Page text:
Suffer the Children by Adam Creed
|Suffer the Children by Adam Creed|
|Reviewer: Karen Inskip-Hayward|
|Summary: An intense crime thriller set in modern-day Britain.|
|Buy? Maybe||Borrow? Yes|
|Pages: 336||Date: May 2009|
|Publisher: Faber and Faber|
I enjoy a good crime thriller, but sometimes I find them a bit hard to relate to, with fast American cars blasting down highways I've never heard of, to solve crimes of glamorous American lives I can't relate to. So being a British woman, I found Suffer the Children had an advantage – being set in modern-day Britain, referencing the culture and places I recognised and featuring characters I felt were real and down-to-earth.
This is Creed's first published novel and introduces D.I. Will Wagstaffe (known as 'Staffe') who it seems will be a recurring character – and I hope so. He's a very charismatic man who displays behaviour which can be described as heroic, yet he's still believable, an everyday bloke doing a job he loves to the best of his ability, regardless of whether he puts his own life in danger. This is a policeman the reader instinctively knows they can trust.
In London, a paedophile has been viciously murdered and the police have to find out who has committed the crime. Could it be someone connected to the family of the paedophile's victims? It soon becomes evident that this is not an isolated case, as a second paedophile is brutally attacked. Could this become a hunt for a serial killer? Or aren't things as straight forward as they seem?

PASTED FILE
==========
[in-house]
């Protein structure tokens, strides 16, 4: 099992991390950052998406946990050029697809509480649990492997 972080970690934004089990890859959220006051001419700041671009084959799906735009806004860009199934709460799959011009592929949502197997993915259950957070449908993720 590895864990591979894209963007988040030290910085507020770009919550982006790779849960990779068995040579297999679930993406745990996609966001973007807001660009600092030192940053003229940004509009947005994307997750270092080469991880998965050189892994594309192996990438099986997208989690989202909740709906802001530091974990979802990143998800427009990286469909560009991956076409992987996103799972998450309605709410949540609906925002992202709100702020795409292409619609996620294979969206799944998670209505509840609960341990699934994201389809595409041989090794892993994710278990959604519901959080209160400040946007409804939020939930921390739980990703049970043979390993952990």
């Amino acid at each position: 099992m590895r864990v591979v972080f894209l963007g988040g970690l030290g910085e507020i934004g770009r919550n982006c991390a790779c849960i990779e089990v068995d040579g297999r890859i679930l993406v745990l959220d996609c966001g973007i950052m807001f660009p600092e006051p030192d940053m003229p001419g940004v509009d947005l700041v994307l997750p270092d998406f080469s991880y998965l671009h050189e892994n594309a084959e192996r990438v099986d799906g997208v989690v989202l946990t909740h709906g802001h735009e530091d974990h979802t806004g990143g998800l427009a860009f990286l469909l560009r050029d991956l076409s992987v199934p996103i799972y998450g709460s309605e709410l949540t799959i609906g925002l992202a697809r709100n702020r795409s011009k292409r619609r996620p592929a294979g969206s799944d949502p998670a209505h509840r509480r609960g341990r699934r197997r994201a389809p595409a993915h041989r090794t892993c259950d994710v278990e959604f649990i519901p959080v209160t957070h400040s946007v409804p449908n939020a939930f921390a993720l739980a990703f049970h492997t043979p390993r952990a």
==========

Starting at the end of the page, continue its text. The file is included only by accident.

As Staffe throws himself into the investigation, he finds there are several barriers put up to hinder him. It looks as if some of his colleagues are reluctant to let him continue with the case, and he soon finds out which of his work-mates he can trust to help and those he is better off avoiding. But why? When the press become involved too, Staffe begins to question who is representing 'good' and 'bad' here?
Some people seem to believe that killing paedophiles is fair, continuing where the legal system left off. But is murder ever right, even if the victim has committed appalling crimes?
This novel had a different level to it, as it also gave you a lot to think about, as well as trying to follow the crimes and work out who might have done them. It is quite complicated at times, but I enjoyed it and hadn't worked out 'whodunnit' at all, so it held my interest right to the last page.
As a first novel, it isn't perfect and some scenes seemed rather disappointing, including the last half page of the book, which seemed redundant. But overall, I thoroughly enjoyed Suffer the Children, I adored D. I. Will Wagstaffe and will look forward to reading more about him in the future.
I'd like to thank the publishers for sending a copy to The Bookbag.
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